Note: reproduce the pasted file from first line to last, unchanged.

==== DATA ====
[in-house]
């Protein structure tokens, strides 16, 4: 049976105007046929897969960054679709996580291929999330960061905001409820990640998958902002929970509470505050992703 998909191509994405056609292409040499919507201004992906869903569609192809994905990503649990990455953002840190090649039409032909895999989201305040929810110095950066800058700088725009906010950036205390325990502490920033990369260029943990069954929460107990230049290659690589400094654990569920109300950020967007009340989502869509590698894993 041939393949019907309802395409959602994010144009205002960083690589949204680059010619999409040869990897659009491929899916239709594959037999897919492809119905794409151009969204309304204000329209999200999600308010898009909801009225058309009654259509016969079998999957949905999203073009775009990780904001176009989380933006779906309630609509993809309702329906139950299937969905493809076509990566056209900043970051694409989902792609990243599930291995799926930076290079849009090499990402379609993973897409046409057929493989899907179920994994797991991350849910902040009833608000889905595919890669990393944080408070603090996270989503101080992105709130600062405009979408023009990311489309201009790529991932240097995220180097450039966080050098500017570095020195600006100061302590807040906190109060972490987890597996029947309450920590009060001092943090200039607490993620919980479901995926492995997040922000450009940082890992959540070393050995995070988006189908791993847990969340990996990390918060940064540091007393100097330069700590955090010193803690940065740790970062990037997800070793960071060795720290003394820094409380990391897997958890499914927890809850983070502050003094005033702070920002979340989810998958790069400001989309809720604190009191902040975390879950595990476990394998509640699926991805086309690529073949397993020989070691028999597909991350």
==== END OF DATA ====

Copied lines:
[in-house]
């Protein structure tokens, strides 16, 4: 049976105007046929897969960054679709996580291929999330960061905001409820990640998958902002929970509470505050992703 998909191509994405056609292409040499919507201004992906869903569609192809994905990503649990990455953002840190090649039409032909895999989201305040929810110095950066800058700088725009906010950036205390325990502490920033990369260029943990069954929460107990230049290659690589400094654990569920109300950020967007009340989502869509590698894993 041939393949019907309802395409959602994010144009205002960083690589949204680059010619999409040869990897659009491929899916239709594959037999897919492809119905794409151009969204309304204000329209999200999600308010898009909801009225058309009654259509016969079998999957949905999203073009775009990780904001176009989380933006779906309630609509993809309702329906139950299937969905493809076509990566056209900043970051694409989902792609990243599930291995799926930076290079849009090499990402379609993973897409046409057929493989899907179920994994797991991350849910902040009833608000889905595919890669990393944080408070603090996270989503101080992105709130600062405009979408023009990311489309201009790529991932240097995220180097450039966080050098500017570095020195600006100061302590807040906190109060972490987890597996029947309450920590009060001092943090200039607490993620919980479901995926492995997040922000450009940082890992959540070393050995995070988006189908791993847990969340990996990390918060940064540091007393100097330069700590955090010193803690940065740790970062990037997800070793960071060795720290003394820094409380990391897997958890499914927890809850983070502050003094005033702070920002979340989810998958790069400001989309809720604190009191902040975390879950595990476990394998509640699926991805086309690529073949397993020989070691028999597909991350």